Agriculture, food and the marine will remain a priority, both as central to rural society and as a major economic pillar, said Taoiseach Micheál Martin as he confirmed his appointment by the President, in the Dail last week.
“I reject the false idea that one can either support agriculture or care for the environment.
“Farmers are the great custodians of our countryside.
“We owe it to them to work with them to ensure decent incomes and a sustainable future for them and our rural communities as a whole.”
On behalf of the Green Party partner in government, its leader Eamon Ryan said Ireland must invest in a completely new energy system, which will mean changing completely how we run our agricultural system, forestry, and fisheries.
“How we look after our land will be central to meeting the challenge we face, and that will create an opportunity for young Irish families to play the front-line role in their own homes in protecting nature.”
The Taoiseach said Eamon Ryan will lead the work of building a sustainable economy, with a major new portfolio, as minister for climate action, communications networks, and transport.
“In addition to climate change and the natural environment, he will oversee other specific areas which are an essential part of the wider climate change agenda,” said the Taoiseach.
“This includes transport as well as communication networks.”
Mr Ryan called for a focus on community, and encouraging a bottom-up recovery in every department of the Government.
“We were seen as one of the best examples in Europe of how the LEADER programme and community enterprise schemes could work.
“The State should not do everything for people but should facilitate community groups to thrive.
“We lost some of that orientation during the past decade and it is time to bring it back at scale and everywhere.”
The Taoiseach nominated Barry Cowen to be minister for agriculture and the marine. Laois-Offaly TD Mr Cowen, aged 52, is from a political Fianna Fáil family in Clara, Co Offaly.
The brother of former taoiseach Brian Cowen, and son of Ber Cowen TD, he has worked as an auctioneer and valuer. A TD for Laois– Offaly since 2011, he has served as Fianna Fáil spokesperson on environment and local government; social protection; and public expenditure and reform.
He has been complimented in the Dáil by his leader Micheál Martin for work and perseverance in promoting a just transition plan (which Cowen said would help his region to deal with the loss of Bord na Móna and the peat briquette and harvesting business). The previous government allocated €31m to the just transition plan in budget 2020.
Also in 2019, Mr Cowen apologised in the Dáil for casting a vote on behalf of Niall Collins TD after they had swapped seats.
Mr Cowen’s constituency colleague Senator Pippa Hackett will be a minister of state in the Department of Agriculture, Food and the Marine, responsible for land use and biodiversity.
An organic farmer who runs a 200-acre livestock farm (suckler cows, sheep, hens, forestry, and horses) in Geashill, Co Offaly, with her husband Mark, she was Green Party spokesperson for agriculture, food and the marine. She was elected to the Agricultural Panel of Seanad Éireann in November 2019. She holds a BSc in Agriculture from the University of Essex, a postgraduate diploma from University College Dublin, and a PhD in Equine Biomechanics from the University of Limerick.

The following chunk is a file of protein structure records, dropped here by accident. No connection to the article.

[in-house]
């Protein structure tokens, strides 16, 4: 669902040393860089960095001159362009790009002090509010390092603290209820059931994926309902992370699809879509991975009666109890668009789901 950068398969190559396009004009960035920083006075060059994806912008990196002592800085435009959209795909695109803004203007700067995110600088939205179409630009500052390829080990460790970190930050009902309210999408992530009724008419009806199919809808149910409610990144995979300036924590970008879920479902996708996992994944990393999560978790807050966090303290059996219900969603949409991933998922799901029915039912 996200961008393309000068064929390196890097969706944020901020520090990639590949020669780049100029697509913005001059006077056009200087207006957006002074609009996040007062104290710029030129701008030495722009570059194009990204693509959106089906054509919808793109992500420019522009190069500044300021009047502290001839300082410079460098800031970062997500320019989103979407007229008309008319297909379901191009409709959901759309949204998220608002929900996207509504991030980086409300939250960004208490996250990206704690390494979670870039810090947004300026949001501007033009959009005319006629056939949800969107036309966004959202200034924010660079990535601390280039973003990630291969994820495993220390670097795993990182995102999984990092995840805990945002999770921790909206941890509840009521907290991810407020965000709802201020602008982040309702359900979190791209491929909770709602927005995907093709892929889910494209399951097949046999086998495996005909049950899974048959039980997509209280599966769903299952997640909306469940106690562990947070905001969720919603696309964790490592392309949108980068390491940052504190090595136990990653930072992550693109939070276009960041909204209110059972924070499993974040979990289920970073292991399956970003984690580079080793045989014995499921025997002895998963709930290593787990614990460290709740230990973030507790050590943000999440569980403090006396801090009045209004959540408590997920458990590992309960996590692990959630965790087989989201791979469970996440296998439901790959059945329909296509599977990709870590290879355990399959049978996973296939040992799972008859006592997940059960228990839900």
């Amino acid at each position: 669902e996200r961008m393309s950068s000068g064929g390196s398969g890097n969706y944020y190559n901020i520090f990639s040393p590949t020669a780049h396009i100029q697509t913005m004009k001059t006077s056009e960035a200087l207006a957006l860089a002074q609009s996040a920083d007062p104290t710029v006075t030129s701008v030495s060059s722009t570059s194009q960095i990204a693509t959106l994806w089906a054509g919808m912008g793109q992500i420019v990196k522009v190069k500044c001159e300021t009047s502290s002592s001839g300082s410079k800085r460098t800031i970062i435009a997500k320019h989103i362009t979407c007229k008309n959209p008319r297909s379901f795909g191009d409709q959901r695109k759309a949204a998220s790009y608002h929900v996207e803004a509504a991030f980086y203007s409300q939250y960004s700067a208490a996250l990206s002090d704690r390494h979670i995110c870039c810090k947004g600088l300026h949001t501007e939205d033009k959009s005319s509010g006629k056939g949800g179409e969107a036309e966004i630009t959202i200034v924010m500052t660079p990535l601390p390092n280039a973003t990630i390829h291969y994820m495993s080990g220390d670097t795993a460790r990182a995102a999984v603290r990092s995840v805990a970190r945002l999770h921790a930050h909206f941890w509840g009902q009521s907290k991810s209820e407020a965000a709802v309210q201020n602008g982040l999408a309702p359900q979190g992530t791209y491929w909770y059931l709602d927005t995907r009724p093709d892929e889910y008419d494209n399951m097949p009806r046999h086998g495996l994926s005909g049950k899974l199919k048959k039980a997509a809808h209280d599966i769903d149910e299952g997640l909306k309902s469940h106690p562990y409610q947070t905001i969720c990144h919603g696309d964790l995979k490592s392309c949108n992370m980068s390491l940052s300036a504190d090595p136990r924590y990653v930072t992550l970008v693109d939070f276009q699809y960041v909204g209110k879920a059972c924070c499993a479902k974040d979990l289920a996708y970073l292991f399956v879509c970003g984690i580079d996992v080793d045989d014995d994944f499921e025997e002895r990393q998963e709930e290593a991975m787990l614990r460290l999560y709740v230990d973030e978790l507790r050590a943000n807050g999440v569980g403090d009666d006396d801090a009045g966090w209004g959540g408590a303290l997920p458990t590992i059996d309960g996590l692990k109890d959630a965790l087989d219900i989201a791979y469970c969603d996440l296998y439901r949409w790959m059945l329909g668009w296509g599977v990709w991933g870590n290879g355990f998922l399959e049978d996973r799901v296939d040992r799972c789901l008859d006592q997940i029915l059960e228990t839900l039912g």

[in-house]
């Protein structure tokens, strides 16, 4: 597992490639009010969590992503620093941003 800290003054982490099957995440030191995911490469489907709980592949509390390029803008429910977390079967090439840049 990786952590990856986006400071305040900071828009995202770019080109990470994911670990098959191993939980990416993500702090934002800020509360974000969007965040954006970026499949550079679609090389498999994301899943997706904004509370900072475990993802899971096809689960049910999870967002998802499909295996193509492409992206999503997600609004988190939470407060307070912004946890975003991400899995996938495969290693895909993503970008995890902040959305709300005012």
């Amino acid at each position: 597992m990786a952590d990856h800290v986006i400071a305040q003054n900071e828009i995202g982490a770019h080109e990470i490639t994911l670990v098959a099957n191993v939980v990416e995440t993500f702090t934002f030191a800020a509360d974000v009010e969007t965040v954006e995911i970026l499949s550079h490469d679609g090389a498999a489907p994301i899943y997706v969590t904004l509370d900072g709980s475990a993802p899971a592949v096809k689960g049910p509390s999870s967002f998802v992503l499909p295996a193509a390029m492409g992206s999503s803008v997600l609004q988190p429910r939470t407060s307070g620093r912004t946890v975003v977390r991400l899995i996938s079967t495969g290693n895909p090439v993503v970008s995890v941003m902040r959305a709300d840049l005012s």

More TDs will be proposed by the Taoiseach to serve as ministers of state, and a series of special responsibilities will be assigned to them.
Meanwhile, Community and Rural Development will join Social Protection, and the Islands, under Minister Heather Humphreys.
ICMSA president Pat McCormack welcomed Barry Cowen’s appointment, saying farmers would be reassured by the appointment of someone widely recognised as having a knowledge of, and sympathy with, the farm families of Ireland.
“It was supremely important that our farming and food sectors were led by an individual who understands the nature of the change coming and will help the farming and food sectors make the transition in a way that acknowledges the central economic, social and environmental role the sector already plays in rural areas and who will fight to maintain that”, said Mr McCormack.
Macra na Feirme national president Thomas Duffy said the new government needs to make sure any economic downturn does not force young people to emigrate.
“We need action on farm income, jobs, and climate to protect our future.”
IFA president Tim Cullinan said: “We look forward to working with the new minister to ensure that we harness the full potential of our farming sector.
“The new Minister has to be clear that farming is a commercial activity and that the economic sustainability of farmers is at the centre of the sustainability debate.”
“In this regard, the creation of the new Food Ombudsman will be vital.
“This new body must have the scope to regulate the full food chain and have real powers to ensure a fair share of the retail price gets back to farmers.” But the two biggest threats to farming are the CAP Budget and Brexit negotiations, said the IFA leader.
He also congratulated Senator Pippa Hackett on her appointment.
“We will work constructively to achieve the dual outcomes of food production and climate action with Minister Hackett”.
He thanked Michael Creed for his contribution as minister for agriculture.
Meanwhile, Mr Creed has wished Barry Cowen and Pippa Hackett the very best in their new roles.